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Wolfram Summer School

June 24–July 14, 2018
Bentley University, Waltham, MA


Veronica Estrada-Galiñanes

Class of 2017


Veronica (Vero) is currently studying computer science as a graduate student at the University of Neuchâtel. Her PhD thesis is about data encoding for reliable storage systems and proposes entanglement codes. Vero spent six months of her doctoral studies doing research at the Storage Systems Research Center, University of California, Santa Cruz. She holds a master's degree from the University of Tokyo and an electronic engineer diploma from the University of Buenos Aires. In Tokyo, she studied anomalous behavior observed in network traffic by classifying data using artificial neural networks and intrusion detection systems. Before leaving for Japan, she worked for many years in the industry and public administration sector in Buenos Aires, Argentina.

In the future, Vero plans to continue working in research and development for innovative, high-tech solutions. During her free time, she enjoys dancing tango, art, photography and cooking.

Computational Essay

Practical Codes for Storage Systems »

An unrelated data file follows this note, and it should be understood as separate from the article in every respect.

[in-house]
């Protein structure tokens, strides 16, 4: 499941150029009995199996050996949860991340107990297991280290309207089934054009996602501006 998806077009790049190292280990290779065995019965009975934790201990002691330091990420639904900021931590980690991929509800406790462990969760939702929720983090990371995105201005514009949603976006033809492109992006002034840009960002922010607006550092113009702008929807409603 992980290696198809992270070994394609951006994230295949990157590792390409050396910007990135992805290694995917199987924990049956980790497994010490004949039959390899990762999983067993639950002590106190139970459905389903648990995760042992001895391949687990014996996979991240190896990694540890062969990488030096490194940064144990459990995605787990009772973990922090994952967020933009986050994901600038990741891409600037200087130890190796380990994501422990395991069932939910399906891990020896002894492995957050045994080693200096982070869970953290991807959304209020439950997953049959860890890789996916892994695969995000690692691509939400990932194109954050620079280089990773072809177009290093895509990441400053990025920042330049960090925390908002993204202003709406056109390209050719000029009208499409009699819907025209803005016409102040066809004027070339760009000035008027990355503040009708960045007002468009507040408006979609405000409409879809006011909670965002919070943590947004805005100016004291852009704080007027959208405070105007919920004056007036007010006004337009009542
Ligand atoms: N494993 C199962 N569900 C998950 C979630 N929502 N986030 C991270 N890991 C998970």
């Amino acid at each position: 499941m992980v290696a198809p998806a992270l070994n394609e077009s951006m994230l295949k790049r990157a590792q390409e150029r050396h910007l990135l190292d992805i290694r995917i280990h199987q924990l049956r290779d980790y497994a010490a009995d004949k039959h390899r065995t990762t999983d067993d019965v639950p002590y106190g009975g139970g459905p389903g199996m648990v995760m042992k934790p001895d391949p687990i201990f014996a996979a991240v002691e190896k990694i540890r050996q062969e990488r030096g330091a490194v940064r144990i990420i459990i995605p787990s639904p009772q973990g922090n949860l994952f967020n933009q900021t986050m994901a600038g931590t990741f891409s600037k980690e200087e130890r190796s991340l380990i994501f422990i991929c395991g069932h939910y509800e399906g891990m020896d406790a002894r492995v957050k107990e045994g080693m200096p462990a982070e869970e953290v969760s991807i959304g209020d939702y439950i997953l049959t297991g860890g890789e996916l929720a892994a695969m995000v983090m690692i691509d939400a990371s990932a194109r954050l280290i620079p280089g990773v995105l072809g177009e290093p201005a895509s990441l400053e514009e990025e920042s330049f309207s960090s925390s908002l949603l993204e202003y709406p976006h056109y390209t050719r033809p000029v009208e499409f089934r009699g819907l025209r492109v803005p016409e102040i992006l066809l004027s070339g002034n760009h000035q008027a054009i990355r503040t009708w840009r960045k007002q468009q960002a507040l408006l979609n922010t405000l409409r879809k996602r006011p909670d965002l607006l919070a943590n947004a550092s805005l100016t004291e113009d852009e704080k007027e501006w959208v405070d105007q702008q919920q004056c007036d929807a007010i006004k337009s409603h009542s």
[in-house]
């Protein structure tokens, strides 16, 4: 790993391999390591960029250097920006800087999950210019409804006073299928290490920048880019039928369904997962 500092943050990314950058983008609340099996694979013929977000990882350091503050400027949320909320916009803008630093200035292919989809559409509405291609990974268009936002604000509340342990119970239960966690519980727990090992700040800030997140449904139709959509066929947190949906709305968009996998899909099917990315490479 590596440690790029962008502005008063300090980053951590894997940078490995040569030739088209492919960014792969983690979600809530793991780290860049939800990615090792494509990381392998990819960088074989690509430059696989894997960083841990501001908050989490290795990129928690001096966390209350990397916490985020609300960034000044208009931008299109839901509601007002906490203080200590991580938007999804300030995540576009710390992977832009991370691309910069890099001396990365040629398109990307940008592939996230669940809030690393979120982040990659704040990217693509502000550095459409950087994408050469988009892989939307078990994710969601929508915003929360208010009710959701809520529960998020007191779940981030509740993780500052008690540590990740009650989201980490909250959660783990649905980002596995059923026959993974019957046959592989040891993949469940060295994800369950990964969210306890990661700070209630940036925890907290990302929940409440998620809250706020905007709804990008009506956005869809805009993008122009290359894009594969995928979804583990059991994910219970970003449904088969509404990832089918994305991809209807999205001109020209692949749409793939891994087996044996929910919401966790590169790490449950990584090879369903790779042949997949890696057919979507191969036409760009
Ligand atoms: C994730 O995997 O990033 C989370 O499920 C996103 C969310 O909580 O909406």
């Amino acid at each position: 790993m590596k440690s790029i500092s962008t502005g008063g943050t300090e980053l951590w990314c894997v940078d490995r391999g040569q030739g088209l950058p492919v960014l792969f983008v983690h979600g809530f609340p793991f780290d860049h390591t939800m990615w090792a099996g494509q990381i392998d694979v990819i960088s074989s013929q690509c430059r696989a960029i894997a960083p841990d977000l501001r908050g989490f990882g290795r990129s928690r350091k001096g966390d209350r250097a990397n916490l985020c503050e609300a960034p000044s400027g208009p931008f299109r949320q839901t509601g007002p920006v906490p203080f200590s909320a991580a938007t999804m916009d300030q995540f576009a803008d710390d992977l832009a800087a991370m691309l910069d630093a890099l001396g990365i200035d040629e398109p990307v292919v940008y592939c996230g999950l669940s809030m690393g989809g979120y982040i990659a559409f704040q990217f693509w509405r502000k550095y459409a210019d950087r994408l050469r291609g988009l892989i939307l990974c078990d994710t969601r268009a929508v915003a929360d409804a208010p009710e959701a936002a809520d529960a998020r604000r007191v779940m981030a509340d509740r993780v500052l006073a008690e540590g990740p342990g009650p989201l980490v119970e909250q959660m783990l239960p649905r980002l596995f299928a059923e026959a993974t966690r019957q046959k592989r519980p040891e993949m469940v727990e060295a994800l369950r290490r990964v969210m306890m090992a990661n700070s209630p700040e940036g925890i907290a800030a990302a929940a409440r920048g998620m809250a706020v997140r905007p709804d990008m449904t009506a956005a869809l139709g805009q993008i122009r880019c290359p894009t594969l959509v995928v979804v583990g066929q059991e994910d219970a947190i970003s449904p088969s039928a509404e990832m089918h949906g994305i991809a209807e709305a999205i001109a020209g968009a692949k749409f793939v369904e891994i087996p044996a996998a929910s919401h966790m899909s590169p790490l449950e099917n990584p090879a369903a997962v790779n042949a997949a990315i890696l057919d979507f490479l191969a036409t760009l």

Project: Failure Repair Dynamics Study

Goal of the project:

Understand the behavior of entanglement codes using simple computational models like cellular automata.

Summary of work:

Entanglement codes are a technique to create redundant information in the system. They tangle new data blocks with old ones, building entangled data chains that are woven into a growing mesh of interdependent content.

This project is about the development of a research framework to study failure repair dynamics on storage systems. The program allows playing with code settings and distinct failure assumptions.

The figures shown above illustrate the dynamics of a storage system under constant failure injection. Each cell represents a storage unit. The color black indicates that the cell is available. The grid is subdivided in columns four cells wide, indicated with pink lines. The cell at the left of the line represents data, while the other cells represent redundant information. At each step, a certain percentage of failures are injected to the available cells, coloring the cell with "white," while the system keeps trying to recover the missing cells.

Results and future work:

This technique seems a good way to study entanglement codes as well as other codes used in storage systems. I plan to continue this research direction to compare entanglement with other codes. In addition, I would like to improve the failure model and include repair constraints.